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June 19, 1990


The opinion of the court was delivered by: Nickerson, District Judge.


This consolidated action was the subject of a Memorandum and Order, dated December 30, 1988, published Bernstein v. Crazy Eddie, Inc., 702 F. Supp. 962 (E.D.N.Y. 1988), vacated in part on other grounds, 714 F. Supp. 1285 (E.D.N.Y. 1989), familiarity with which is assumed.

The present matter concerns the claims of the shareholder plaintiffs (plaintiffs) against Peat Marwick Main & Co. (Peat Marwick), and its third party claims against others.

Plaintiffs' claims against Peat Marwick allege violations of Section 11 of the Securities Act of 1933, 15 U.S.C. § 77a et seq. (1982 & Supp. IV 1986) (the Securities Act), Section 10(b) of the Securities Exchange Act of 1934, 15 U.S.C. § 78a et seq. (1982 & Supp. IV 1986) (the Exchange Act), and common law fraud and negligent misrepresentation. The claims assert deficiencies in Peat Marwick's audits of Crazy Eddie's audited financial statements in 1984, 1985 and 1986 and Peat Marwick's participation in the preparation of allegedly misleading securities offering registration statements in 1985 and 1986.

Peat Marwick thereafter served and filed a third party complaint against Oppenheimer-Palmieri Fund, L.P., (the Fund), the Palmieri Company, Victor Palmieri, Entertainment Marketing, Inc., and Elias Zinn for indemnification, contribution under federal and state law. The Fund, Victor Palmieri and the Palmieri Company (third party defendants) move to dismiss the Complaint for failure to state a claim.

The first count of the third party complaint alleges, in substance, the following. Upon taking control of Crazy Eddie, Inc. (Crazy Eddie), on November 6, 1987, third party defendants failed to amend, correct or modify the misrepresentations contained in Crazy Eddie's documents serving as a predicate for the plaintiffs' claims. Those claims allege that plaintiffs continued to be misled by false and misleading information relating to the financial statements of Crazy Eddie through January 18, 1988, after third party defendants took control. As a result of the third party defendants' conduct, Peat Marwick has been named as defendant in this and other actions, incurring expenses in defending against suits, and possibly requiring the payment of damages to the plaintiffs. It is therefore entitled to indemnification or contribution.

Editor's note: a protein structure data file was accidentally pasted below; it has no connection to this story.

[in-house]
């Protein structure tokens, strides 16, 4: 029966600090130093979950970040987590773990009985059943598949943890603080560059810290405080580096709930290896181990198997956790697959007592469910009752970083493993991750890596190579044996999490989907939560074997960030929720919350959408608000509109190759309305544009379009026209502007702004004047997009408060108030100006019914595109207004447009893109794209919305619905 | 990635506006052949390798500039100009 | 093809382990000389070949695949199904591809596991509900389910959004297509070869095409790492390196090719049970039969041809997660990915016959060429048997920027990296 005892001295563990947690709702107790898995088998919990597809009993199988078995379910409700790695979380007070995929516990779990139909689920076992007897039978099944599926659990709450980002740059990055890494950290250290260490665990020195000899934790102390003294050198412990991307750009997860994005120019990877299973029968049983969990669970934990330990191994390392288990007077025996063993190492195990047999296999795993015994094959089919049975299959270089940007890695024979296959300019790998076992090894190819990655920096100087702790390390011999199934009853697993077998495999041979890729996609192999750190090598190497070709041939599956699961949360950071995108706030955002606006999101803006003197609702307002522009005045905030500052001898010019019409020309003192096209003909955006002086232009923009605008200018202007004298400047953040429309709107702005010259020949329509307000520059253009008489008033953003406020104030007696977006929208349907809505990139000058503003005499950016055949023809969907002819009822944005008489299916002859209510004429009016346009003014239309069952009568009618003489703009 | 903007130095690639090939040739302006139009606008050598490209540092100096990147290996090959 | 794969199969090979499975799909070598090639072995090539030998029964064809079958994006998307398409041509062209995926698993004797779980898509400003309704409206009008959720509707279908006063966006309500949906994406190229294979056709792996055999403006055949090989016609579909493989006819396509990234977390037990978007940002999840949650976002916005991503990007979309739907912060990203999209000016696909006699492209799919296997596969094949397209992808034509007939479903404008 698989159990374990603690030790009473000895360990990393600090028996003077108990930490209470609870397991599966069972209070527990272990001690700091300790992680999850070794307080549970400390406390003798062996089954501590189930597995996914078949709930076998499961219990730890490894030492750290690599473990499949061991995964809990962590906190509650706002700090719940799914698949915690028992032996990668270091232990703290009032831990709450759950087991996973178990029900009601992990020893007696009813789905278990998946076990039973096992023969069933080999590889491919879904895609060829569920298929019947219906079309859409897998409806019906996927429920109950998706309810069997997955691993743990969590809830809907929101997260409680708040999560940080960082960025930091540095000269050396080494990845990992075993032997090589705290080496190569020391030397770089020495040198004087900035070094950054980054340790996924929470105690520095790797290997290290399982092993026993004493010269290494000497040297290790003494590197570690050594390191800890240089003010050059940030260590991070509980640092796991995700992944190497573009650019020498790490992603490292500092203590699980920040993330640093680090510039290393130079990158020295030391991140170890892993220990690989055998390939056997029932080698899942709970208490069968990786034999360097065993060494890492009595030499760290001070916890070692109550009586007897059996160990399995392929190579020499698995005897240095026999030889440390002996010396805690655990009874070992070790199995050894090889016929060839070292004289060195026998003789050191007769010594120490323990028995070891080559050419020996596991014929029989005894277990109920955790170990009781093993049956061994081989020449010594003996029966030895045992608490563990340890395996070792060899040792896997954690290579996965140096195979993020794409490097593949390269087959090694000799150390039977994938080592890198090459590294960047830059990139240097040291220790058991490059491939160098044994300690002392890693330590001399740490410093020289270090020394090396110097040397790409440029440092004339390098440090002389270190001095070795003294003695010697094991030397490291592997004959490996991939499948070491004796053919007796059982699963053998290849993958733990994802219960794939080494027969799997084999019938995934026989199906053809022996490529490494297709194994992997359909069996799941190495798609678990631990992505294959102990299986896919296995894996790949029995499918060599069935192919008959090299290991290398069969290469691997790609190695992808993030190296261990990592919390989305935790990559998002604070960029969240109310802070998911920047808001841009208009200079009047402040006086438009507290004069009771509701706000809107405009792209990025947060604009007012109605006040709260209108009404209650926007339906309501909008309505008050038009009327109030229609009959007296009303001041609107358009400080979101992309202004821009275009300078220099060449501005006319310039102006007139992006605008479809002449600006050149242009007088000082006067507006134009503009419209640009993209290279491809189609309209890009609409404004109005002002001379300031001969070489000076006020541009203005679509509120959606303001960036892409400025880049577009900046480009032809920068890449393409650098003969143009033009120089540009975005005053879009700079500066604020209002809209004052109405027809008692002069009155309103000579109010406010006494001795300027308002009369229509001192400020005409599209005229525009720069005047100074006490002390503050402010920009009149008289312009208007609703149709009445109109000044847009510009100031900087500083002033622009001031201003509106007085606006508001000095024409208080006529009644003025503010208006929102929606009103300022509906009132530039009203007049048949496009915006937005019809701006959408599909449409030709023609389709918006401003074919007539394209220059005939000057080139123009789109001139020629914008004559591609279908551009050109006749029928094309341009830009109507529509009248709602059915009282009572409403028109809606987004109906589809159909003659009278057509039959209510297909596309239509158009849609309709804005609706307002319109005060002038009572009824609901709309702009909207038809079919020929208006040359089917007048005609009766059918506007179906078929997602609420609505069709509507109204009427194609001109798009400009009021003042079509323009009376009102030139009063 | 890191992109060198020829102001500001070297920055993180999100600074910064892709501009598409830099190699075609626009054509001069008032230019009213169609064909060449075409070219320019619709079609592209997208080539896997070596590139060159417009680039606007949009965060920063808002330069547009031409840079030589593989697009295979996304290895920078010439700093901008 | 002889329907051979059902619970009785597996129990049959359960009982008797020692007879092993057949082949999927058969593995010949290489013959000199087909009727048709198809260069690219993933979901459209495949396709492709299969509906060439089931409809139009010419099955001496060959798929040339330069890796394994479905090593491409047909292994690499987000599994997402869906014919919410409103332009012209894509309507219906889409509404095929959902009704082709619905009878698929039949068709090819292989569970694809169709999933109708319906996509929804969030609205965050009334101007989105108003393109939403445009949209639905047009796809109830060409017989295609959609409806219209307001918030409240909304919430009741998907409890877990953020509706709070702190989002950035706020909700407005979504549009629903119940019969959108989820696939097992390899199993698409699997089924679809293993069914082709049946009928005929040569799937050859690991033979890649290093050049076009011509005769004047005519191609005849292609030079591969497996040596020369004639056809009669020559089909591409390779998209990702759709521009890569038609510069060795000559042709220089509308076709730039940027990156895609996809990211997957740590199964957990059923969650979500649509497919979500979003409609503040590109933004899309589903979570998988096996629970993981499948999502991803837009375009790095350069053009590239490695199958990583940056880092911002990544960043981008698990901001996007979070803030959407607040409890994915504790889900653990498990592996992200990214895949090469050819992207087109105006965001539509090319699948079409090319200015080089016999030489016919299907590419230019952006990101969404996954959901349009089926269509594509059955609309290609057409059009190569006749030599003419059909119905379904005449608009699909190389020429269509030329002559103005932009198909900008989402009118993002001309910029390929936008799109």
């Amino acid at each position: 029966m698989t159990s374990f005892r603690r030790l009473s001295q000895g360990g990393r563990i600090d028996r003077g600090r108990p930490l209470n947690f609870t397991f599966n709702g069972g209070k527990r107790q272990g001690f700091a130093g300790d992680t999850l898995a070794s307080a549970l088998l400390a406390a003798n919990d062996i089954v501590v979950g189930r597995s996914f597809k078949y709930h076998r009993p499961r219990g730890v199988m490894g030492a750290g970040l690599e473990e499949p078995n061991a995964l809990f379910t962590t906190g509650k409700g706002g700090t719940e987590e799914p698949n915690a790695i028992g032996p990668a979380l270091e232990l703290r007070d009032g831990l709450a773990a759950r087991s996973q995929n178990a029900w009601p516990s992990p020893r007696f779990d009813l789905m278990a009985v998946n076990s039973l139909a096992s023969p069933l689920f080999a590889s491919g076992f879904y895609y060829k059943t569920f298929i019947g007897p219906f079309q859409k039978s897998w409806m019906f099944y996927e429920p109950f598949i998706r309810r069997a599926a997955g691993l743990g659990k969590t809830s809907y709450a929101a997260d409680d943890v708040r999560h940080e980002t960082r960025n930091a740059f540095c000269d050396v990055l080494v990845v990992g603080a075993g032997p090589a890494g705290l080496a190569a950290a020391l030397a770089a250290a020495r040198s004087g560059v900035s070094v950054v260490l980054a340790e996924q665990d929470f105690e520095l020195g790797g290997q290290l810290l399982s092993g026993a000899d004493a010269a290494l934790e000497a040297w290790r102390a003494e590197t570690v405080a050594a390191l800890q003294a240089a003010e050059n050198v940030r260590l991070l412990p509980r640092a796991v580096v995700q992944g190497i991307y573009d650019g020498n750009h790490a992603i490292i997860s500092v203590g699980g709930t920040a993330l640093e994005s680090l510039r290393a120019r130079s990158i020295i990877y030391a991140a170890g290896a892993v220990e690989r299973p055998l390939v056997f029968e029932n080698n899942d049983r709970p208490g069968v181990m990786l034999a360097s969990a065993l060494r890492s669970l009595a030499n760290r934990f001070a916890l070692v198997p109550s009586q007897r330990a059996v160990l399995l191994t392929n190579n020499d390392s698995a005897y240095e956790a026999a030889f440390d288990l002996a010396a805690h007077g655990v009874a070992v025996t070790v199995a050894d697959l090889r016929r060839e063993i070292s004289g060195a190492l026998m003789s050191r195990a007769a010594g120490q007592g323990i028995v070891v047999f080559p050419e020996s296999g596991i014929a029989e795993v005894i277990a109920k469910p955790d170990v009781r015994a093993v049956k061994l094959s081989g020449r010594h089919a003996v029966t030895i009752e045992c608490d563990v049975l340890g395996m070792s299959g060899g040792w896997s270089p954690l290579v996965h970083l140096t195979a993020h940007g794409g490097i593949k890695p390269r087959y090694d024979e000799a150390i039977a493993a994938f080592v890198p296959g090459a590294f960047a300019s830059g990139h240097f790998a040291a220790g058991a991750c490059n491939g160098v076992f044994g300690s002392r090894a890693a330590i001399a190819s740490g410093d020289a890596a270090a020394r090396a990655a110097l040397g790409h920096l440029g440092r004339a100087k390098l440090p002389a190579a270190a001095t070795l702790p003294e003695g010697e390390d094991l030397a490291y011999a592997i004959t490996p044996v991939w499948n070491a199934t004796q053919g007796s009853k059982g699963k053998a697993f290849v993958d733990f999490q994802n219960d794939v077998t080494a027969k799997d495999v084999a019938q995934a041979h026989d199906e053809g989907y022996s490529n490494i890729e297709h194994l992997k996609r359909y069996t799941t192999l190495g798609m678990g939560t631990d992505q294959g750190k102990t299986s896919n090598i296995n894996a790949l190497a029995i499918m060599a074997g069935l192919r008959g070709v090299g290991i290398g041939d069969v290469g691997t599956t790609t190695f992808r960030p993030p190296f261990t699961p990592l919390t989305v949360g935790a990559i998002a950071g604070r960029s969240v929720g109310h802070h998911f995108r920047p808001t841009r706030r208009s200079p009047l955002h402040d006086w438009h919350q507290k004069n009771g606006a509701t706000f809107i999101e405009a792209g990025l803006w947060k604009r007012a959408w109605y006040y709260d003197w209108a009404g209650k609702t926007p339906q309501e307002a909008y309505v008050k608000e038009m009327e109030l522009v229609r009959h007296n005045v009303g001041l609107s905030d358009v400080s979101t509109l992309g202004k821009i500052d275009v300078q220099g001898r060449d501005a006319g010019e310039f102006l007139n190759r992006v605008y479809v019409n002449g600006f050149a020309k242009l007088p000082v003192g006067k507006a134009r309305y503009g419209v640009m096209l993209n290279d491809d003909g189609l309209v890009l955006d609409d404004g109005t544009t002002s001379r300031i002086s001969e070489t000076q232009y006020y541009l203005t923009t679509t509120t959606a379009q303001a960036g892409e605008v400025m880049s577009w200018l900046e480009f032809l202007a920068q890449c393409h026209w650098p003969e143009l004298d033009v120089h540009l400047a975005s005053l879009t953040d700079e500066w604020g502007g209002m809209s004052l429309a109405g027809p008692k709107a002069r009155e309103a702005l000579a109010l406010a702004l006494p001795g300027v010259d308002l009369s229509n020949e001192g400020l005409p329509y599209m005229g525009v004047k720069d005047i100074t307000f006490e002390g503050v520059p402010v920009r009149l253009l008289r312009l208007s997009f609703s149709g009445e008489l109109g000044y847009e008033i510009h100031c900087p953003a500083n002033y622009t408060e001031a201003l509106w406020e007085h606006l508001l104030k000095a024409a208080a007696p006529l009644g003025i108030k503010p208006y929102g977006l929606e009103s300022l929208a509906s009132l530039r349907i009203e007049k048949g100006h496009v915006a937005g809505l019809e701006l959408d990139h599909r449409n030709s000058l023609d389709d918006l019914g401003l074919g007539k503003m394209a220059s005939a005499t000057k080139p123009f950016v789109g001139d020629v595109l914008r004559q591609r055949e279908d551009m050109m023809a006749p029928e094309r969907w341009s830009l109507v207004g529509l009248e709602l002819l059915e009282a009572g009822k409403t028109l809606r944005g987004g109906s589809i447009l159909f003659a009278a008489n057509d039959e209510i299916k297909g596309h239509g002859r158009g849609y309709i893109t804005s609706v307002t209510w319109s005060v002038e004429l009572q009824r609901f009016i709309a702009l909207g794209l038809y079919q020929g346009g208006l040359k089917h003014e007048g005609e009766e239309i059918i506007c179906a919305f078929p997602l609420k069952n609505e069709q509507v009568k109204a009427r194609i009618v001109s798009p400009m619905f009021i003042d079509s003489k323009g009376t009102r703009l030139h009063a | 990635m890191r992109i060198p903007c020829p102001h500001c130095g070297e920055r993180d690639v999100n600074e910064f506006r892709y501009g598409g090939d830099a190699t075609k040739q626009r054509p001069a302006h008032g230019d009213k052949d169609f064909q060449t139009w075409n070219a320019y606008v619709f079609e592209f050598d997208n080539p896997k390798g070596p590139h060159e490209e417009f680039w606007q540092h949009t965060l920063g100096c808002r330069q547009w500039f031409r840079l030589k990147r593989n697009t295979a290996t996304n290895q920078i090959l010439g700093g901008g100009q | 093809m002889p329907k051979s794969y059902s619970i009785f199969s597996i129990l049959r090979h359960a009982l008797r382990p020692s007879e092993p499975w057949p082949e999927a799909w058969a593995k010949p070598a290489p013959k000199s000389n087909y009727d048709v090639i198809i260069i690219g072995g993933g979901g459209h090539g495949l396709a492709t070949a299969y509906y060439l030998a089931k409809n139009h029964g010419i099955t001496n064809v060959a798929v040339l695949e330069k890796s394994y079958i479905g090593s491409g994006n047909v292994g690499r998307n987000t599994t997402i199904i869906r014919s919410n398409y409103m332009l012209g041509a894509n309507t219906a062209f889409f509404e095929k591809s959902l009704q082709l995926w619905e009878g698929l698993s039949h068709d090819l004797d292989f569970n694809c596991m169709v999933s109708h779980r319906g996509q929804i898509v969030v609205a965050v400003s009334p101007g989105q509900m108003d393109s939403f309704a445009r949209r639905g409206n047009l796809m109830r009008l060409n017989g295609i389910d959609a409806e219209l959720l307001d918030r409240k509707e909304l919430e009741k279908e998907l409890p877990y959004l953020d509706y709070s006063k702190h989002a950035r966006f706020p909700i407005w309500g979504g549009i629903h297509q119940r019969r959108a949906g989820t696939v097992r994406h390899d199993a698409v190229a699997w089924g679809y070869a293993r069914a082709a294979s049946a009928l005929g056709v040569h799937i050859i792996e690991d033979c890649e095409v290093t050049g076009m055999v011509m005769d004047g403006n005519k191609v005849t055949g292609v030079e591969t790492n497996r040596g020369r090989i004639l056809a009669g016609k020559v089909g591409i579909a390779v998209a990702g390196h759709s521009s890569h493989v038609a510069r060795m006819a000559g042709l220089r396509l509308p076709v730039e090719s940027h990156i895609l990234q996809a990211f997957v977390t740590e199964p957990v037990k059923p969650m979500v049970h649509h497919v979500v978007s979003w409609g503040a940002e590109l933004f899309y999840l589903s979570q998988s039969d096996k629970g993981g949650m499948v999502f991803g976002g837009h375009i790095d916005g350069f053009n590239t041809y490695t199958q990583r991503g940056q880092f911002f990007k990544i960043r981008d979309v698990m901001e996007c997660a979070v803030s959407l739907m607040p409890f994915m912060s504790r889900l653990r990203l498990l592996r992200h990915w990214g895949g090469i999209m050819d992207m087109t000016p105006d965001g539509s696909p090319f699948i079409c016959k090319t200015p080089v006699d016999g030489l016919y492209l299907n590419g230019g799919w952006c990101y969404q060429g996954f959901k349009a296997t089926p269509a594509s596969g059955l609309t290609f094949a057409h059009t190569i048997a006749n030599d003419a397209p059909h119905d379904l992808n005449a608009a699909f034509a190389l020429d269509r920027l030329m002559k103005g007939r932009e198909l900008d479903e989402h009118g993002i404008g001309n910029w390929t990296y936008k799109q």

The first count thus suggests by implication that third party defendants intentionally or negligently overstated the value of Crazy Eddie to the detriment of the plaintiffs who relied on the representations.

The second count of the third party complaint asserts, in substance, the following. Peat Marwick observed a physical inventory conducted by Crazy Eddie employees in November 1987. Following the inventory, but before Peat Marwick completed the engagement, the third party defendants announced on November 19, 1987 a $45 million shortfall and shortly thereafter fired Peat Marwick. The announcement was negligently, recklessly, or fraudulently made and caused a decline in the price of Crazy Eddie securities.

Apparently by these allegations Peat Marwick seeks to suggest that the third party defendants by the announcement intentionally or negligently understated the value of Crazy Eddie so that shareholders relying on the announcement sold their stock at less than true value. Peat Marwick seeks contribution or indemnification for any liability and expenses attributable to this conduct of third party defendants.

In addition, the second count claims that after the November 19, 1987 announcement third party defendants recklessly or fraudulently destroyed all documentation supporting their calculation of the purported $45 million shortfall, and refused to assist and interfered with Peat Marwick's attempts to determine the reason for it. Third party defendants thus are said to have deliberately deprived Peat Marwick of evidence crucial to its defense against plaintiffs' claims.

I. Impleader

Rule 14(a), Fed.R.Civ.P., provides that "[a]t any time after commencement of the action a defending party, as a third-party plaintiff, may cause a summons and complaint to be served upon a person not a party to the action who is or may be liable to the third-party plaintiff for all or part of the plaintiff's claim against the third party plaintiff." A third party claim is permissible only if the "third party's liability is" "dependent upon the out come of the main claim" or the third party is "potentially secondarily liable as a contributor to the defendant." See Kenneth Leventhal & Co. v. Joyner Wholesale Co., 736 F.2d 29, 31 (2d Cir. 1984).

In form the claims for indemnification and contribution purport to be dependent on the outcome of the plaintiffs' claims against Peat Marwick. Whether the second count to the extent it seeks "compensatory damages" for destruction of evidence states a permissible third party claim is a more difficult question. The court ...

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